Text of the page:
• Peter Sørensen Jokumsen
  • Frank ter Beek
  • Sabrina Mosegaard Bentzon
  • Casper Østergaard Hansen
4. semester, Sports Science, Master (Master Programme)
Purpose: Prolonged durations of ischemia followed by reperfusion are known to cause irreversible injury to tissues and organs. The damage by ischemia/reperfusion (I/R) is characterized by proinflammatory responses as well as increases in intracellular Ca2+ and reactive oxygen species (ROS), which cause damage to the cell membrane, which may lead to cell death. Ischemic preconditioning (IPC) is known to reduce infarct size following prolonged durations of ischemia followed by reperfusion. Damages caused by I/R have similarities to exercise-induced muscle damage (EIMD) since both are characterized by inflammation as well as increases in intracellular Ca2+ and ROS Therefore, the purpose of this study was to investigate whether IPC reduces known markers of EIMD following eccentric exercise. Methods: Eleven healthy volunteers were stratified and randomized into two conditions (IPC and sham) in a crossover-design. Participants received an IPC (220 mmHg) or sham (20 mmHg) condition, consisting of 4x5 minute cuff inflations. The EIMD-protocol, consisting of 5 x 10 controlled eccentric contractions of the tibialis anterior (TA) muscle performed on a custom-built platform, was executed immediately following IPC/sham procedures. Muscle stiffness (using shear wave elastography), muscle thickness (using B-mode ultrasound), muscle strength (using maximal voluntary contraction test) and perceived pain (using numeric rating scale) were measured prior to IPC/sham procedures, immediately post-exercise as well as 24 and 48 hours post-exercise. Perceived pain was additionally assessed 72, 96, 120 and 144 hours post-exercise. Results: Perceived pain increased significantly between trials for both conditions, compared to baseline. Perceived pain did not significantly differ between the conditions (P > 0.05). Both conditions increased in perceived pain until 48 hours post-exercise (P = 0.005). However, only the sham condition increased perceived pain 72 hours post-exercise (P = 0.007). Muscle thickness increased significantly between trials 24 hours (P = 0.041) and 48 hours (P = 0.036) post exercise. However, muscle thickness did not differ between conditions (P = 0.734) and had no significant interaction (P = 0.851). No significant changes in muscle stiffness (P-values ≥ 0.471) and muscle strength (P-values ≥ 0.15) were found. Conclusion: The present findings indicate that IPC may reduce perceived pain following eccentric exercise of tibialis anterior (TA). No significant effects were observed in muscle stiffness, muscle swelling and muscle strength.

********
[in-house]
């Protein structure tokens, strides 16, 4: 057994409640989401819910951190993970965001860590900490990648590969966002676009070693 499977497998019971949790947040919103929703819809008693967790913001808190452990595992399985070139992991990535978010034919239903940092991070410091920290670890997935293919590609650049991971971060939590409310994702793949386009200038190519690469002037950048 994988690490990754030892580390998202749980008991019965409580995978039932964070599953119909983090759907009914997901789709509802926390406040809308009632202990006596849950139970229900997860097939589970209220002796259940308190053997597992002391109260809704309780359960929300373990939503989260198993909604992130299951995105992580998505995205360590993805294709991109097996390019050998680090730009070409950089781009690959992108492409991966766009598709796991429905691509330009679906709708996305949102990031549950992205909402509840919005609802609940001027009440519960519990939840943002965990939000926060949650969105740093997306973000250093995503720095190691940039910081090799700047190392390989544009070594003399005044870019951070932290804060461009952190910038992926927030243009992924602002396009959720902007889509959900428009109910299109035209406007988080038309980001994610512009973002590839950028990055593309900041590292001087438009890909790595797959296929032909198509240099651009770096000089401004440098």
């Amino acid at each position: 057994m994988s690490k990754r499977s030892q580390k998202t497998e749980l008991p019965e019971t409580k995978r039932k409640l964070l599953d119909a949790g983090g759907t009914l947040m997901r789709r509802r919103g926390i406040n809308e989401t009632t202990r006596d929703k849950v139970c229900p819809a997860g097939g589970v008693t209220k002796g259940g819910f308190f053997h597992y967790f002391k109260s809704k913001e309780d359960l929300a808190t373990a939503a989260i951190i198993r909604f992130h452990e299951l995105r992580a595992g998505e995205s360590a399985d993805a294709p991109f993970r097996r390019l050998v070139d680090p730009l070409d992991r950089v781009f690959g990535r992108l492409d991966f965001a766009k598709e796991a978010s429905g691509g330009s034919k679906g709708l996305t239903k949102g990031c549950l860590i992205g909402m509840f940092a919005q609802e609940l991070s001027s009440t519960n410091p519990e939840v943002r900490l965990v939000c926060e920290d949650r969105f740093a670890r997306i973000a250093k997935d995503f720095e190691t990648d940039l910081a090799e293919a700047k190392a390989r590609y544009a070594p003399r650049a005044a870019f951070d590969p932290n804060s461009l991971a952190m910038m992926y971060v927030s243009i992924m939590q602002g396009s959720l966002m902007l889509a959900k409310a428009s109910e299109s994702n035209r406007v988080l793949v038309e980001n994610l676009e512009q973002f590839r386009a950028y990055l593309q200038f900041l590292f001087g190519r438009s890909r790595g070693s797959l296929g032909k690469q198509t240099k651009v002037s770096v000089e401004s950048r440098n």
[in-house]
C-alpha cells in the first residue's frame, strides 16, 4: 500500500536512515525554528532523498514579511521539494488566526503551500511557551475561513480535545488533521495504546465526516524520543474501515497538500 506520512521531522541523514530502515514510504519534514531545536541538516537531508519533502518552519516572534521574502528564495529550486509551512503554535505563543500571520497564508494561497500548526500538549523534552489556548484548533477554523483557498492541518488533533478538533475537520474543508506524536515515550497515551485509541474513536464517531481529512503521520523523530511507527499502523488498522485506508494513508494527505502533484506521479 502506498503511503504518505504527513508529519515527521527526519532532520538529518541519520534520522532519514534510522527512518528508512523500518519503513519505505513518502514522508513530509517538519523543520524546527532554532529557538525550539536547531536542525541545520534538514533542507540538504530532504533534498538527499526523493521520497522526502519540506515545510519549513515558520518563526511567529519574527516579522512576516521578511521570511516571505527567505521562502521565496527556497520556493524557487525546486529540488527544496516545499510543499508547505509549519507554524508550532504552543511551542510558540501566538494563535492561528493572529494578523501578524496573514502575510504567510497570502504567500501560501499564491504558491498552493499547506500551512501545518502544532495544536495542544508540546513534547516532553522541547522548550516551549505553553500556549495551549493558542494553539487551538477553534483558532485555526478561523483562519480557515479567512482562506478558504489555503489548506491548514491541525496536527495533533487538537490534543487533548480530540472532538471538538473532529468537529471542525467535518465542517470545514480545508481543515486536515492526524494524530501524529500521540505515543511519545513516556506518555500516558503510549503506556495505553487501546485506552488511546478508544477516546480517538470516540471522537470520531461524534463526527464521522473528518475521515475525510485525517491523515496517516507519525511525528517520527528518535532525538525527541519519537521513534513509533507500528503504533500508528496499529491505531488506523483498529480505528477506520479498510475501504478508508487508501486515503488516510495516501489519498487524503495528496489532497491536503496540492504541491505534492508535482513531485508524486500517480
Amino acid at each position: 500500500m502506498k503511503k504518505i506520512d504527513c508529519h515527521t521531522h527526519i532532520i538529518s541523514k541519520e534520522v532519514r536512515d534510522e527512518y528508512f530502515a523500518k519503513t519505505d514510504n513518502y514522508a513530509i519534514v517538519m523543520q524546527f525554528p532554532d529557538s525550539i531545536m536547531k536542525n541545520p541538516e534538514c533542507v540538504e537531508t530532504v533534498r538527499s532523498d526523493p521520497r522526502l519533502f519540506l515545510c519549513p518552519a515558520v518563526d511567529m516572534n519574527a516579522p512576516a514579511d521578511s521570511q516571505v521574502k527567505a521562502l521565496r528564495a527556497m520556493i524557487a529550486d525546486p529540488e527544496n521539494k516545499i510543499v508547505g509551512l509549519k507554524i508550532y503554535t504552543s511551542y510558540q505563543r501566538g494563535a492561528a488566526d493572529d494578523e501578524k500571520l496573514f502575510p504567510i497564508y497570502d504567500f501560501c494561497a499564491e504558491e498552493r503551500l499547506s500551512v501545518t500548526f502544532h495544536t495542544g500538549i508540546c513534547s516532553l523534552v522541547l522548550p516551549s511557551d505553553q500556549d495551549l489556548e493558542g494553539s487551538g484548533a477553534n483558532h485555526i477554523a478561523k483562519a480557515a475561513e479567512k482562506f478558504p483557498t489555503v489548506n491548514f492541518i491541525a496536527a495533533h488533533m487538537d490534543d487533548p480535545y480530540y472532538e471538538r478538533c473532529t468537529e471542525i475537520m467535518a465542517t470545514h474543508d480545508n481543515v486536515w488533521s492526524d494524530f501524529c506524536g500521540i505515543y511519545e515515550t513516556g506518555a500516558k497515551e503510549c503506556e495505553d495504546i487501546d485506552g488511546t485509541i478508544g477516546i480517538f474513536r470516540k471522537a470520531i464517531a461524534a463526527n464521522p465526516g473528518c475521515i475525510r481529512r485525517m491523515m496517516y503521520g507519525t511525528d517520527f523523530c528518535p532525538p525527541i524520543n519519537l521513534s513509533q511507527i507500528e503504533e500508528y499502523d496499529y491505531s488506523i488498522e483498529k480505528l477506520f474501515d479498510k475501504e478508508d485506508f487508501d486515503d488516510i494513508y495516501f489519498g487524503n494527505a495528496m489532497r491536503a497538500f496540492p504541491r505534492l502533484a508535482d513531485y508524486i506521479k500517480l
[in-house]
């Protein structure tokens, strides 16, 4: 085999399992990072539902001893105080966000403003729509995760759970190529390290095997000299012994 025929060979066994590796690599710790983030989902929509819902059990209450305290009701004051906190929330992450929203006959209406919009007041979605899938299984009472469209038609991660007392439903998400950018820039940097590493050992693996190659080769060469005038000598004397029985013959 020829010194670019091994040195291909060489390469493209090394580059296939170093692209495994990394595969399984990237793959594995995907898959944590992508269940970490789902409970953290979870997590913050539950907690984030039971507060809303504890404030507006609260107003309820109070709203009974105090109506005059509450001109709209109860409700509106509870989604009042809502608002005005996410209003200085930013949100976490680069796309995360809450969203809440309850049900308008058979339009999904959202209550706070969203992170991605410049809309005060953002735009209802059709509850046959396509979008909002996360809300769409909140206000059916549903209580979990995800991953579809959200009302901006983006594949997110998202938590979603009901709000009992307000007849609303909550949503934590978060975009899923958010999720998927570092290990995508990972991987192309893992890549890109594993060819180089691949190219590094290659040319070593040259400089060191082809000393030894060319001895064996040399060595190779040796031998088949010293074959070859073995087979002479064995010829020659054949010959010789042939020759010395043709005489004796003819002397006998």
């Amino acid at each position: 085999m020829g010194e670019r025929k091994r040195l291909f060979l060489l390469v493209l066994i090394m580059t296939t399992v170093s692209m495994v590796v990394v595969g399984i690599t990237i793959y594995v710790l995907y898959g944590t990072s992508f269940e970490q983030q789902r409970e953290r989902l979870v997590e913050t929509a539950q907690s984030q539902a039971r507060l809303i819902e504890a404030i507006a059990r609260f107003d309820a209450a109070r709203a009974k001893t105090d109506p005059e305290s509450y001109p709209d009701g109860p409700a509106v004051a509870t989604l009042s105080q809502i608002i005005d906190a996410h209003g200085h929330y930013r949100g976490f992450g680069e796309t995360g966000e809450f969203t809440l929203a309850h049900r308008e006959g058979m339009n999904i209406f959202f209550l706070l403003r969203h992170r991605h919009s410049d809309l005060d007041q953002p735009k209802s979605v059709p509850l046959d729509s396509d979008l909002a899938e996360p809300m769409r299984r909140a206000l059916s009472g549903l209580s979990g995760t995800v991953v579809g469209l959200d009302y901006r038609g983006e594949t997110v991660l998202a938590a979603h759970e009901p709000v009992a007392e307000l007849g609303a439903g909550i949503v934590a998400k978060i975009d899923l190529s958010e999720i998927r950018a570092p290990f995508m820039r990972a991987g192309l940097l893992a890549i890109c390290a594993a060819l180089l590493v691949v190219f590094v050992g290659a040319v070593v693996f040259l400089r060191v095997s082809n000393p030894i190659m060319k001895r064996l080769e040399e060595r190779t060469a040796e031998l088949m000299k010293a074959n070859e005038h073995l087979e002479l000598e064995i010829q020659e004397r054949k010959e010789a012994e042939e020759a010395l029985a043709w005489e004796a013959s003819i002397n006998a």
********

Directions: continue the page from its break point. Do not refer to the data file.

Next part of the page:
Publication date25 Feb 2018
Number of pages14
ID: 279842775